medication that he might need during the trip. Lastly, make sure to bring plastic bags and
cleaning supplies just in case your pet gets sick or has an 'accident' en route.
- Bring familiar objects with you. Chances are good that your pet will be confused or scared in
your new home. Make sure to bring familiar items in your carry-on luggage or make sure that
they are accessible immediately upon arrival so that your pet will acclimate as quickly as
Moving with fish presents an entirely different set of challenges than moving with larger animals does.
Before relocating your fish, consider whether it's more worthwhile to move the aquarium and supplies
and to invest in new fish. If your fish are reasonably priced or do not hold specific sentimental value,
you can avoid the hassles of transporting fish by simply replacing them upon arrival. Consider gifting
your fish to a friend in your old neighborhood.
Alternatively, many pet stores may be willing to take your fish- some even offer a nominal credit in
return, which can be used to purchase fish food or supplies for your aquarium.
If, however you choose to move with your fish, here are 8 tips that may be helpful:
- not transport fish in their aquarium. The best way to transport fish is in a Styrofoam
container that is lined with a plastic bag. Both of these items are available at most pet stores.
The plastic bag will protect the fish in case the Styrofoam gets perforated, and the Styrofoam
will keep the fish protected against bumps in the road and severe temperature changes. Make
sure that the plastic bag is pulled tight against the box, as a plastic bag that collapses on a fish
will have detrimental results. Plastic buckets may be a viable alternative to Styrofoam boxes,
but these buckets do not protect against temperature changes and are not ideal for long trips.
- Make sure to fill the travel containers properly. Whether you are using Styrofoam boxes,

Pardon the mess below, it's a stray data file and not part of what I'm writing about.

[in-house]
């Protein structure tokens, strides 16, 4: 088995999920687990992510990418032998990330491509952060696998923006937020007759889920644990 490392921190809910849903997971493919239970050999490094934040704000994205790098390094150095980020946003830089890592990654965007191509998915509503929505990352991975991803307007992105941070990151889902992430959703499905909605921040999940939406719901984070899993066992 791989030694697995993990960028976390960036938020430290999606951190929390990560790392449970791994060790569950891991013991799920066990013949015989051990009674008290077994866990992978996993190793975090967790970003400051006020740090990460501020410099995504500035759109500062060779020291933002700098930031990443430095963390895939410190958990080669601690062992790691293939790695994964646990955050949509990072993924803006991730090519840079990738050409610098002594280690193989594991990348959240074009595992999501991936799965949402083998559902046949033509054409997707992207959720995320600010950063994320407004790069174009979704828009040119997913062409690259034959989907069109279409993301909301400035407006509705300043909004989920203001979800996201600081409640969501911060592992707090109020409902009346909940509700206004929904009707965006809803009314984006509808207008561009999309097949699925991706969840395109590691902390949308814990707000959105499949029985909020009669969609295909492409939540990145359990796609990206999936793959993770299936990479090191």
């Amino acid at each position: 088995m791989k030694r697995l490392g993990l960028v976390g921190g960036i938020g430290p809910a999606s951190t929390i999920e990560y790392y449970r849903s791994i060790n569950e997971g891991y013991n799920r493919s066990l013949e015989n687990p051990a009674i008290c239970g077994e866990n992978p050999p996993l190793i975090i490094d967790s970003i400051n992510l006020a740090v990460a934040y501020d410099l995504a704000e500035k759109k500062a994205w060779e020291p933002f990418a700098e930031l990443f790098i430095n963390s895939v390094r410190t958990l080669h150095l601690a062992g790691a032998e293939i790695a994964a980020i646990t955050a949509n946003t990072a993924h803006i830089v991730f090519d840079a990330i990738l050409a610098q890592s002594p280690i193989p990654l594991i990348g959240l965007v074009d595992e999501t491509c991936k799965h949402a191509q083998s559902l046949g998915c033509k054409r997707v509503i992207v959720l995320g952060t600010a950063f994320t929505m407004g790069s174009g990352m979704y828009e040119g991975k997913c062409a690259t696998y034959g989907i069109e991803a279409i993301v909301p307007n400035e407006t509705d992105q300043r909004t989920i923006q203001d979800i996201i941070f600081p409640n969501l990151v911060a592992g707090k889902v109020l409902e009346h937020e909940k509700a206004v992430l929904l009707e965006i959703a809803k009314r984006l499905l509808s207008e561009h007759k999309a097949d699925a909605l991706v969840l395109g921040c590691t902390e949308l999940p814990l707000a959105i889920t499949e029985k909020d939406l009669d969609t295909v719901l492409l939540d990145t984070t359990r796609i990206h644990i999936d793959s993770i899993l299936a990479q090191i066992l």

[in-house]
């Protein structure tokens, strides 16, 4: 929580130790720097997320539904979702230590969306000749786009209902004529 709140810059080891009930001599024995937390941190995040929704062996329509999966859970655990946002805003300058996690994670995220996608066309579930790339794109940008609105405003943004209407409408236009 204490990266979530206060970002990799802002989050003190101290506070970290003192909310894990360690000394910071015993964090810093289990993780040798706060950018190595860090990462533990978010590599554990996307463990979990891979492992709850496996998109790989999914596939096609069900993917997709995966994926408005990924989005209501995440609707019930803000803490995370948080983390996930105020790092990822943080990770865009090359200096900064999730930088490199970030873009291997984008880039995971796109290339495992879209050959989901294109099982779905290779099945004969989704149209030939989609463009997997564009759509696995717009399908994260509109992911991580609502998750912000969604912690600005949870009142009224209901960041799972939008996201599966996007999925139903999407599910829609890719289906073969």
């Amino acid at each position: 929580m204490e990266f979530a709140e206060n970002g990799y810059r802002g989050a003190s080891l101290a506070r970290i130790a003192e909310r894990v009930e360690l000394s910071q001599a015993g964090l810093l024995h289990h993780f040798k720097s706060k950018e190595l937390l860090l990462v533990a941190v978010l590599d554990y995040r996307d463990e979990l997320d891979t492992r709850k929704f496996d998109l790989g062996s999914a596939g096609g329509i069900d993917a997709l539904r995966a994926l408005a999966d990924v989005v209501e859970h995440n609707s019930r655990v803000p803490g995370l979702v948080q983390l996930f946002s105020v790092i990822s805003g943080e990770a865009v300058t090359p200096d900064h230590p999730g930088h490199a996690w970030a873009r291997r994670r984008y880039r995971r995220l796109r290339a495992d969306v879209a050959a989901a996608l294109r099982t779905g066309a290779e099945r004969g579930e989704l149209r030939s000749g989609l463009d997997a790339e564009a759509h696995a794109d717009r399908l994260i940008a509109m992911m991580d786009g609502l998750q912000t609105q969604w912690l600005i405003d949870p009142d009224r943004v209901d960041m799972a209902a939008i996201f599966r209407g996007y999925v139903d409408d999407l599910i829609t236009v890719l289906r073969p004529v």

plastic containers or even just plastic bags, make sure to fill them up with water from your
aquarium before you disturb the gravel.
- not feed fish within 24 hours of travel. This precaution will help prevent the water from
getting contaminated en route. You also do not need to feed the fish while you are traveling, as
eating in unnatural surroundings may bring unnecessary anxiety to the fish. You may be
surprised to learn that fish can survive without food for up to a week, so depriving them during
the move should not be harmful.
- Transport fish in a climate-controlled environment. Simply put, your fish should be
transported in the backseat of your car, rather than in the trunk.
- Consider a portable air pump when taking long trips. If you will be traveling for more than a
day or two, invest in an air pump that will circulate air for your fish. As is the case with humans,
a lack of sufficient oxygen is deadly for fish.
- Cover the fish tank to soothe the fish. Covering your fish during transport is especially
important when they are being transferred in a clear container, as the darkness will calm the
fish during transport. Still, even fish that are transported in a Styrofoam box can benefit from
the insulation of a blanket. Feel free to check on your fish periodically for signs of distress, but
remember that peeking too regularly may disturb their calm.
- Refill your aquarium with used water. You may be moving to a new home, but your fish will
feel most comfortable in the same water from your old home. Make sure to take at least 20% of
the aquarium's water with you. When possible, take more. Once the aquarium is set up in its
new home, place the gravel in before the water, as this will keep the water clean for the fish.
- Monitor your fish carefully upon arrival. It is normal for fish to struggle in their first few
moments in a new aquarium- even if their new 'home' is the same tank they'd been living in
previously. Put one fish at a time into the tank, and see how it reacts. If you see serious signs of
distress, remove the fish immediately and check the water temperature and water chemistry.
Make sure to monitor your fish for at least a week upon arrival in your new home, to check if
they've gotten ill along the way.